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Rupees falls by Rs1.64 in interbank market

Rupees falls by Rs1.64 in interbank market
The rupee extended its losses for the second consecutive session this week, falling by Rs1.64 against the dollar in the interbank market on Tuesday.

Information shared by the Forex Association of Pakistan (FAP) confirmed that the local currency had fallen to Rs221.5 per dollar by 12:21pm after depreciating 0.74 per cent.

FAP Chairman Malik Bostan said the dollar’s fee had risen due to elevated demand for the dollar for duty-free vegetable imports from Iran and Afghanistan.

He said the federal government must be sure that dollar being bought for imports were not “misused”.

Bostan stated he anticipated the “sharp decline” within the rupee’s worth to cease as soon as funding amounting to $4 billion was acquired from pleasant international locations.

The FAP chairperson claimed that commercial banks were buying the buck at higher rates due to which the rupee’s worth was declining.

“The difference in the rates between the interbank and open markets has risen by Rs10 [per dollar]. This difference had been removed via great difficulty however now higher rates in the interbank market are affecting the open market,” he commented.

Amid the widespread destruction of crops by the recent floods, the federal government had last week granted exemption of sales tax and withholding tax on the import of tomatoes and onions until December 31. Since then, several trucks carrying the 2 objects have crossed into Pakistan via the Taftan, Chaman and Torkham borders.

Meanwhile, Tresmark’s Head of Research Komal Mansoor said political uncertainty and lack of clarity on future inflows from friendly countries were pushing the rupee decrease. As well as, remittances were expected to decline in the coming months, she added.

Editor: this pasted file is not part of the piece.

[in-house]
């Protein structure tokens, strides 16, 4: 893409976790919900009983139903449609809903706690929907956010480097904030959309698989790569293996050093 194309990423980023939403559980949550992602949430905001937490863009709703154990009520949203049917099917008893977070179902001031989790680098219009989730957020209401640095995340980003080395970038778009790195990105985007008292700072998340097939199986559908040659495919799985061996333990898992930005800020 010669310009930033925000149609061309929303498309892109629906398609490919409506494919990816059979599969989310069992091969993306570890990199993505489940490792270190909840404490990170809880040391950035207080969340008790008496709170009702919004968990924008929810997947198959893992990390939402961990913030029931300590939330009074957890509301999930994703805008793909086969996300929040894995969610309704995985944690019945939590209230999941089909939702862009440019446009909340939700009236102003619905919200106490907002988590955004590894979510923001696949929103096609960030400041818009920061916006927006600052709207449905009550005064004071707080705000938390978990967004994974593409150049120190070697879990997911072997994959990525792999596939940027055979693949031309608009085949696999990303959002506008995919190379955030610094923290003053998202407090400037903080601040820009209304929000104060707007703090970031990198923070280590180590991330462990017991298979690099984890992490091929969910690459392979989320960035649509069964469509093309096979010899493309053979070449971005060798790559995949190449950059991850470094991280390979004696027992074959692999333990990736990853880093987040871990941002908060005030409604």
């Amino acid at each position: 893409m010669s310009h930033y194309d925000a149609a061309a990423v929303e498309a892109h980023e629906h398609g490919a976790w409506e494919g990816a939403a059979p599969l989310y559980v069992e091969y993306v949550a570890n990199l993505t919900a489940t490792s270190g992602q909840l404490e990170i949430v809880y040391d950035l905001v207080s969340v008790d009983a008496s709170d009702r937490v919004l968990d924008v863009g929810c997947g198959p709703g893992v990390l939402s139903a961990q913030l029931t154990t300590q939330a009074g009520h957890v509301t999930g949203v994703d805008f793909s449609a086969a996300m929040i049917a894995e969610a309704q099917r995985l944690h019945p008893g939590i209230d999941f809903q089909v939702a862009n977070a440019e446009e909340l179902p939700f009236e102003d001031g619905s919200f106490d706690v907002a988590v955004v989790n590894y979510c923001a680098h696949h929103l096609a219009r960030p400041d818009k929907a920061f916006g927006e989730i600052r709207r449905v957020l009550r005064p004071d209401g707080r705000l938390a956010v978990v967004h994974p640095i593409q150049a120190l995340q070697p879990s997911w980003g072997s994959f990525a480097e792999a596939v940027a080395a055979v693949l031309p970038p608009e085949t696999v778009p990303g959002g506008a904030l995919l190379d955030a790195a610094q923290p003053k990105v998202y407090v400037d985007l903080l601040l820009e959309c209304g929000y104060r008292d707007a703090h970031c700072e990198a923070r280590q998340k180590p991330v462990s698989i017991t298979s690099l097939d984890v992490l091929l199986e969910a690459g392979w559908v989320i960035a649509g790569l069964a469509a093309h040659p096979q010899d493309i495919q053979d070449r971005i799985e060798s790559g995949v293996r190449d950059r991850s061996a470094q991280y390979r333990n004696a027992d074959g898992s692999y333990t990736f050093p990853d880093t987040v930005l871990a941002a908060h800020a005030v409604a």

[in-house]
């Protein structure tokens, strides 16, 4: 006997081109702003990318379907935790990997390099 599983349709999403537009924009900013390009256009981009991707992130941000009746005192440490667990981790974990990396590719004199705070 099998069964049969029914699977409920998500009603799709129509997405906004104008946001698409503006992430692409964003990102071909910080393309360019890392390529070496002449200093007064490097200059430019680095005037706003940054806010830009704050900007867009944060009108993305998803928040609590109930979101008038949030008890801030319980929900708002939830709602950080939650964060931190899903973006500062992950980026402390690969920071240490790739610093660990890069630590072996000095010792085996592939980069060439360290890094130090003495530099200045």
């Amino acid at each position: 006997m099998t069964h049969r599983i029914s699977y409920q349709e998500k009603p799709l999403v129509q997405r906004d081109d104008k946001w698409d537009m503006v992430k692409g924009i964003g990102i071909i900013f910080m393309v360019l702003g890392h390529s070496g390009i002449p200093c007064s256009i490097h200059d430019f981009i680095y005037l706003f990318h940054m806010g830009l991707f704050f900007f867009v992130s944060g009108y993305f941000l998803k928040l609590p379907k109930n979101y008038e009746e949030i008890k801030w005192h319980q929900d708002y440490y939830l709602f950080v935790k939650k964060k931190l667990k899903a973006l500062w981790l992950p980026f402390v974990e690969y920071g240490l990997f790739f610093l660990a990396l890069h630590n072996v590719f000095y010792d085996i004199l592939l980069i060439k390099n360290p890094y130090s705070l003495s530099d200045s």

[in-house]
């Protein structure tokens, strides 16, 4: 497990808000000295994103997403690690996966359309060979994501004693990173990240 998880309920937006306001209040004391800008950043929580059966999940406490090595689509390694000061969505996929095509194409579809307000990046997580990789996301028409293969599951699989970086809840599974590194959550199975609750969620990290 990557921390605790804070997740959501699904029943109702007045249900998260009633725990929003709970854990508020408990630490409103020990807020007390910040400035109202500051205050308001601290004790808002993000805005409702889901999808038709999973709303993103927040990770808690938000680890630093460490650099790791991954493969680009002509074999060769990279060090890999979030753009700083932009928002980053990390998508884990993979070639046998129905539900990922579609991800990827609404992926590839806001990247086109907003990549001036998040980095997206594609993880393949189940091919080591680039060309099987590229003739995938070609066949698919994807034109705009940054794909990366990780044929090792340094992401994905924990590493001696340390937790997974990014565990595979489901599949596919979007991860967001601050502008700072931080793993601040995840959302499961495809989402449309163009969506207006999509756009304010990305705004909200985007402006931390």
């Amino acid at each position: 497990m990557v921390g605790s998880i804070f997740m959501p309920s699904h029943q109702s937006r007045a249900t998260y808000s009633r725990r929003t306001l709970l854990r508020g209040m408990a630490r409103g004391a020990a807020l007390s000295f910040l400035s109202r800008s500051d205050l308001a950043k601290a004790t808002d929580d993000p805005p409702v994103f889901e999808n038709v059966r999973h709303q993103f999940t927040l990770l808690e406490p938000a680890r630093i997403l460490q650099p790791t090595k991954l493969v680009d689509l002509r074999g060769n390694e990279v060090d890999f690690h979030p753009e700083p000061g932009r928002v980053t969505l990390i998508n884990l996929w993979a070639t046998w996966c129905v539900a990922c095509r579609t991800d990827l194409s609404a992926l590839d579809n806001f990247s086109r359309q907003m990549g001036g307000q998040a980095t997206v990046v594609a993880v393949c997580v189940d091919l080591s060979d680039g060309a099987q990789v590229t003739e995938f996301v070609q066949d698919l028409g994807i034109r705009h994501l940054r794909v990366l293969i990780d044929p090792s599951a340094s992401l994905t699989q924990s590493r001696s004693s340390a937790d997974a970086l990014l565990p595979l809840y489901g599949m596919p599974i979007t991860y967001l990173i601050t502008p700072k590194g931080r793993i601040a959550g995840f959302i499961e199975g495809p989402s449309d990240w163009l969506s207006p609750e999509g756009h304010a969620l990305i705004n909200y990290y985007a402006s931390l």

“As per Tresmark estimates, REER for August-end should go up to 98.50 with parity at 218/$. So we see an adjustment to keep REER around the 92-95 level and that would translate to 222-226 vary. If the IMF cash shouldn’t be adopted up by pleasant countries’ cash, PKR will again feel the heat,” she said.

The real effective exchange rate (REER) is the weighted average of a country’s currency in relation to an index or basket of other main currencies. The weights are determined by comparing the relative trade balance of a country’s forex against each country inside the index. This exchange rate is used to determine an individual country’s currency worth relative to the other main currencies in the index.

The REER is used to evaluate how a currency is fluctuating against many others at once, and can be used in international trade assessments.

The PKR had fallen to a record low of 239.94 on July 28. It had then recovered for 11 consecutive sessions, closing at Rs213.90 in the interbank on Aug 16.

However, the local currency had started falling again from Aug 17, losing Rs8.02 till Aug 29. It gained briefly for 3 sessions against the buck before declining again on Friday.

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